If you have been following my posts, I have taken on a young lady who would like to learn how to tattoo. We are still young in our relationship so she is not the apprentice quite yet. Haram is a woman who would like to tattoo.
When I started my journey into tattooing, Brad Fink looked at me and said “Do you even have any tattoos?” I had three small ones. I was only 20 years old and I had already collected a few turds. I had quit getting tattooed until I could figure out what a how to get a good tattoo. It was 1995 and Google had yet to be invented.
Haram has one tattoo. Although it is small, she quickly recognized that she wanted large work, but not the pieced together hodge podge that most Millennials adorn themselves with. A strong woman with a clear cut view of what she wanted to do. This attitude repeats itself quite often with Haram.
Haram’s next step is to become heavily tattooed. Here is blog from Haram’s page www.haramtattoo.com
My Big Tattoo Ideas
As someone who does not have any big tattoos, I looked for interviews to find out why people get tattooed. I really enjoyed watching and reading interviews from Horiyoshi III because his philosophy of life and tattoos come from a drastically different culture where tattoos are not seen as something cool or trendy but rather confronted with discrimination and association with crimes which someday can directly be applied to me.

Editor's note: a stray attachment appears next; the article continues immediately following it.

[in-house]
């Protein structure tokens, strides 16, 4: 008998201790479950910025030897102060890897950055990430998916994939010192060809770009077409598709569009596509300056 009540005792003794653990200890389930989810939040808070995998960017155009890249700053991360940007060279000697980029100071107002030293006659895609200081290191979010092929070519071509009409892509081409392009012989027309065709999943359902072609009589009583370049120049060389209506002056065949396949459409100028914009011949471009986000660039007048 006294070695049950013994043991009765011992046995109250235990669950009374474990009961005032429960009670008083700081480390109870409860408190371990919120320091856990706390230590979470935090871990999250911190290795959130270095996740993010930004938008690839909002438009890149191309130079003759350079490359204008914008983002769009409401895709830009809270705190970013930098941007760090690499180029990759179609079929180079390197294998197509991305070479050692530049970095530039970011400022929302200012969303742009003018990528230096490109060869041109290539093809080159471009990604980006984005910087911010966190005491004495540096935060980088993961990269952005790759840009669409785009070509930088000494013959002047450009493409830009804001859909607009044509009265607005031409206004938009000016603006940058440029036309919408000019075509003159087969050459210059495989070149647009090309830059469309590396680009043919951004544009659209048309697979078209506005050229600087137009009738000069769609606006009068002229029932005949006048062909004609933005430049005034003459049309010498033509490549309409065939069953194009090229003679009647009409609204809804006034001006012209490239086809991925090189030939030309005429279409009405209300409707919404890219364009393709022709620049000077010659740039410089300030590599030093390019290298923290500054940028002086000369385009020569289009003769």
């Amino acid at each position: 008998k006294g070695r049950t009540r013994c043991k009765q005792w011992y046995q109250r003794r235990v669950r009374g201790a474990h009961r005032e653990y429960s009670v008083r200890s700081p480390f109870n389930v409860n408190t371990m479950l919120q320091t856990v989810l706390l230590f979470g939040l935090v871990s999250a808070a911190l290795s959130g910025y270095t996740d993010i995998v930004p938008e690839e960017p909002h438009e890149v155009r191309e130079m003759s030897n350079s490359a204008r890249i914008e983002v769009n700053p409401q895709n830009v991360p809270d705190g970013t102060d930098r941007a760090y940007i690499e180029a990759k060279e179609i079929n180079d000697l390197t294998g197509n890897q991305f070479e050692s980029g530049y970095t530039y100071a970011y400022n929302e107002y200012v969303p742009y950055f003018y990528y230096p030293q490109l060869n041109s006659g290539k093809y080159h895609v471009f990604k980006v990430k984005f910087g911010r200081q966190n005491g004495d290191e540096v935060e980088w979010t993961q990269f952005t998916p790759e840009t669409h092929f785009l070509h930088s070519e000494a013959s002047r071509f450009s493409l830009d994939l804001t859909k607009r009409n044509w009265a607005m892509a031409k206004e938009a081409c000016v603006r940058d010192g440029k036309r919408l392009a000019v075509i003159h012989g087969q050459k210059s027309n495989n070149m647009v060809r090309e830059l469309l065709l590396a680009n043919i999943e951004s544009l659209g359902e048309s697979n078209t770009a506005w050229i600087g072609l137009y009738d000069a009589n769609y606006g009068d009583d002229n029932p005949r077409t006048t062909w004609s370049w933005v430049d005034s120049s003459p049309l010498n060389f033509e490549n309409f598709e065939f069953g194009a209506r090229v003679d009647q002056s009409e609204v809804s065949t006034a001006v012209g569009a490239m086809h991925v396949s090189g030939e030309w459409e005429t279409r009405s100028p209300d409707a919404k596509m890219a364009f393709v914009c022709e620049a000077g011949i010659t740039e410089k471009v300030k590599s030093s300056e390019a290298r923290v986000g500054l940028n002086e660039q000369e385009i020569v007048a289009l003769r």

My mindset on tattoos is not so relatable to the mainstream culture because I do have plans to go back to Korea where the situation is very similar, if not worse, to the one in Japan so the decision I’m making now is really for the future. It’s really interesting because I have never felt attachment for hardly anything so to be attached to something so much that you are willing to carry out the rest of your life with this permanent change is a new learning experience for me.
Horiyoshi III’s life philosophy is so relatable and is helping me to see why I need tattoos. He compares tattooing process with life plans. How simple moments accumulate into a minute, an hour, a year so if you use it well, you naturally improve your skills and through this process, you acquire knowledge. Through knowledge, you gain wisdom and insight so you are constantly improving and learning. This is the natural process of tattooing and life in general.
Horiyoshi III also builds structures and strict rules on tattoos which is a big contrast to how tattoos are usually viewed as; a freedom of expression, unrestrained, and rebellious attitude. I don’t necessarily think there is a right
or wrong way to perceive your own tattoos but I personally like having structures and the idea of studying about tattoos. I really like this one quote by Horiyoshi III, “studying teaches us how to enjoy life, where to begin and end things and how to behave in between.” I decided getting a tattoo is part of the process of studying and a way to stay attached and involved with this process.
I started designing and getting ideas for my first big tattoo. The main concept is for it to fit me like a robe with a feminine design while still maintaining a natural masculinity of Japanese tattoos. I am still in the brainstorming process so I will keep you updated on my future post.